Ethiopia: New airport plans are too ambitious to be run by state bureaucracy

By David Whitehouse

Posted on Thursday, 6 February 2020 17:52
Breakfast is served on an Ethiopian Airlines flight to Eritrea's capital Asmara from Addis Ababa, July 18, 2018. REUTERS/Tiksa Negeri

Ethiopia’s plans to build a new airport billed as larger than Heathrow or Charles de Gaulle at Bishoftu south of Addis Ababa mean that the country’s process of economic liberalisation will need to change gears.

“The biggest issues for complex projects in Ethiopia are the bureaucracy and the weak logistics sector,” says Frans VanSchaik, CEO of African Asset Finance.

His company’s Ethio Lease unit in August became the first foreign-owned company to secure a financial services license in Ethiopia.

“Further liberalization, and especially easing the burden of the bureaucracy will go a long way in addressing these,” VanSchaik says. “I am certain that the government realizes that they will need to set more sectors free from unnecessary regulatory oversight and bureaucratic interference if they wish to achieve their goals.”

According to the CAPA centre for aviation, the project would be the biggest commitment made by any airline to operating an airport. “I see no reason why there would not be sufficient demand to justify an airport on a par with the largest in the world,” VanSchaik says.

He expects Ethio Lease to be able to benefit: “This will undoubtedly create additional demand for leased equipment, during construction and even more so once operational.”

New Centre of Gravity

Marcel Langeslag, director of aviation at Netherlands Airport Consultants in Johannesburg, is optimistic that the project will add to the momentum of economic reform in Ethiopia. Historically, “liberalisation and aviation development go hand in hand,” he says.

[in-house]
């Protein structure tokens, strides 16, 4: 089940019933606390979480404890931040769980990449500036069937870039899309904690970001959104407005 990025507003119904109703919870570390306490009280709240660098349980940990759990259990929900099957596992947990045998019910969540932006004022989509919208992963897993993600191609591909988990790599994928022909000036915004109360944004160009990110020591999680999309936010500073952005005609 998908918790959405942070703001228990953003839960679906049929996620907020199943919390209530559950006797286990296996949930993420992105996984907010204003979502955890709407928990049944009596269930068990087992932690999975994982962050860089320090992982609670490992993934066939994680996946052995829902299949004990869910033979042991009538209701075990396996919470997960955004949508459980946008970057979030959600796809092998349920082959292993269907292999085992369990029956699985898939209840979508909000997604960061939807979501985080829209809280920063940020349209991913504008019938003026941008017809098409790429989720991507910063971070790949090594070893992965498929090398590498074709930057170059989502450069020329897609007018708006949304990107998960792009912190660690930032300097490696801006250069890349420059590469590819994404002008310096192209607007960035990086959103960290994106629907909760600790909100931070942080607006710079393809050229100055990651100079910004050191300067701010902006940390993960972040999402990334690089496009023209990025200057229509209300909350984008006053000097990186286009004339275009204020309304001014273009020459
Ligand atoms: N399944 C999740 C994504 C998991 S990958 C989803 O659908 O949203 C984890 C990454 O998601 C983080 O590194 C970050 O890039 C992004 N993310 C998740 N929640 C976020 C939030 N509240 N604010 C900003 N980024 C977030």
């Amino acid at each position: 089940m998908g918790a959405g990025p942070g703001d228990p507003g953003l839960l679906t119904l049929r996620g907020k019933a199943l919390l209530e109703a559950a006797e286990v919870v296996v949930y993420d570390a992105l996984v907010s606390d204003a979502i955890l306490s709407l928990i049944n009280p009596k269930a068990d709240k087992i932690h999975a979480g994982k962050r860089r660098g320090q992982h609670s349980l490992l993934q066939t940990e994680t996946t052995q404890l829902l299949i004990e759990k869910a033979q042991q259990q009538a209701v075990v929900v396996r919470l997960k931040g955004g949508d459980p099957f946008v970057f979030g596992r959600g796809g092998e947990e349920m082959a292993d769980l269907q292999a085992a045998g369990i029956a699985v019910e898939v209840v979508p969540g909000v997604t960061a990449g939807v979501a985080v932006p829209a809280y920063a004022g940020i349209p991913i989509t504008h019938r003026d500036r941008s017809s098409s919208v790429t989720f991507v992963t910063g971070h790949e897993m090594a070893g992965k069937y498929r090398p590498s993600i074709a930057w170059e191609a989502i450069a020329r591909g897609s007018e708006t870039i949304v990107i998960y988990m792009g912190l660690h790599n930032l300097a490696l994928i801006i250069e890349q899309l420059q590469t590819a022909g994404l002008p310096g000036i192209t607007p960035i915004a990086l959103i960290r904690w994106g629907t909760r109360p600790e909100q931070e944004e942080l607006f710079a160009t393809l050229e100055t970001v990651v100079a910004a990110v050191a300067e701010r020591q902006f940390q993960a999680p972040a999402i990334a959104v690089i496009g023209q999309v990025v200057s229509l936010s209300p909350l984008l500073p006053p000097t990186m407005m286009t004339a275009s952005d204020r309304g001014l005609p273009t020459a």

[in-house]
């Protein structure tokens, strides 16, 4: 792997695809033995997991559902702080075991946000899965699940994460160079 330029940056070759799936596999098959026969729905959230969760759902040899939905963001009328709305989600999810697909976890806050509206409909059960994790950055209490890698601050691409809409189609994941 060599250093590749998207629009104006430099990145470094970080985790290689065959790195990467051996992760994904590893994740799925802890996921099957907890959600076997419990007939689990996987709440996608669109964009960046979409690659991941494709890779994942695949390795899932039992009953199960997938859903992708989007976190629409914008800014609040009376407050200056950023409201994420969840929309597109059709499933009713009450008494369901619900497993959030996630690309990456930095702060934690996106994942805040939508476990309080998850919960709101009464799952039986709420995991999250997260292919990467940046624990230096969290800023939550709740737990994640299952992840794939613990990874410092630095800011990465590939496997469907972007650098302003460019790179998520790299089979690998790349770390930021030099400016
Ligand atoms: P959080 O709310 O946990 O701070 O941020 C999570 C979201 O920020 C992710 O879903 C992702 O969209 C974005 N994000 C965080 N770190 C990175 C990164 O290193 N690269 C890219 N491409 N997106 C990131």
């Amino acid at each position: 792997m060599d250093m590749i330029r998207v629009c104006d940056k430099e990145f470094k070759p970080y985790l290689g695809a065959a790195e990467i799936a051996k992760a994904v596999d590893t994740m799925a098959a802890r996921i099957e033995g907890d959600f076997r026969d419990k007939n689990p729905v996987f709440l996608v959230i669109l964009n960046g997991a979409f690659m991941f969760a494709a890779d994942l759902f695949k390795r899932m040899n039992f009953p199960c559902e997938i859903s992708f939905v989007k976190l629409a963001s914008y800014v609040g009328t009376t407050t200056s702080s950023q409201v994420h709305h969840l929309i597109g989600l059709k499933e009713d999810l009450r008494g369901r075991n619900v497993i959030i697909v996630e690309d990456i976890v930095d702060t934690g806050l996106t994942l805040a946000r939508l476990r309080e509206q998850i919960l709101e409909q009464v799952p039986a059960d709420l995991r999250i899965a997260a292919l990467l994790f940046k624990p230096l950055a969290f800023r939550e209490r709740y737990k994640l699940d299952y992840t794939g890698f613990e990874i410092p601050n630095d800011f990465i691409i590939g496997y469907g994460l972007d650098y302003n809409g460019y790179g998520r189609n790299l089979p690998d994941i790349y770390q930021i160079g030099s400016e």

The “centre of gravity” of African aviation has shifted from the south to the east of the continent, Langeslag says.

  • This is because Ethiopian Airlines has performed much better than South African Airways, while geography gives east Africa “a much more natural hub position” for flights into Africa from Europe or Asia, he says.
  • Ethiopia “ticks all the boxes”, and the shift is also reflected by the new international airport being built in Bugesera in Rwanda, he adds.

Construction of the new airport is scheduled to start later this year, Ethiopian Airlines CEO Tewolde Gebremariam said in January.

  • The lack of information on who will design, build and finance the airport suggests the timetable is “highly ambitious,” Langeslag says.
  • It’s “not unlikely” that the timing of the announcement owes something to electoral considerations. “The government is still at a very early stage in the planning process.”

Ethiopia’s existing airport at Bole has an annual capacity of less than 20mn passengers per year.

The target of 100mn passengers for the new airport, versus the previously mooted 80mn, is “quite ambitious,” Langeslag says, noting that airports are usually planned with a long-term perspective on passenger demand in 20 or 30 years’ time. “It will probably be built in a phased manner. They’ll start a lot smaller than 100mn.”

This will make the project more manageable in supply-chain terms, he adds.

Between three and five years is a realistic general timescale for a new greenfield airport, Langeslag says. VanSchaik and Langeslag agreed that there will be plenty of takers if the government decides to use a public-private partnership to build the airport.

Bottom Line: Ethiopia is in a strong position to tap into demand for public-private infrastructure partnerships, and signal that its economic liberalization steps are irreversible.

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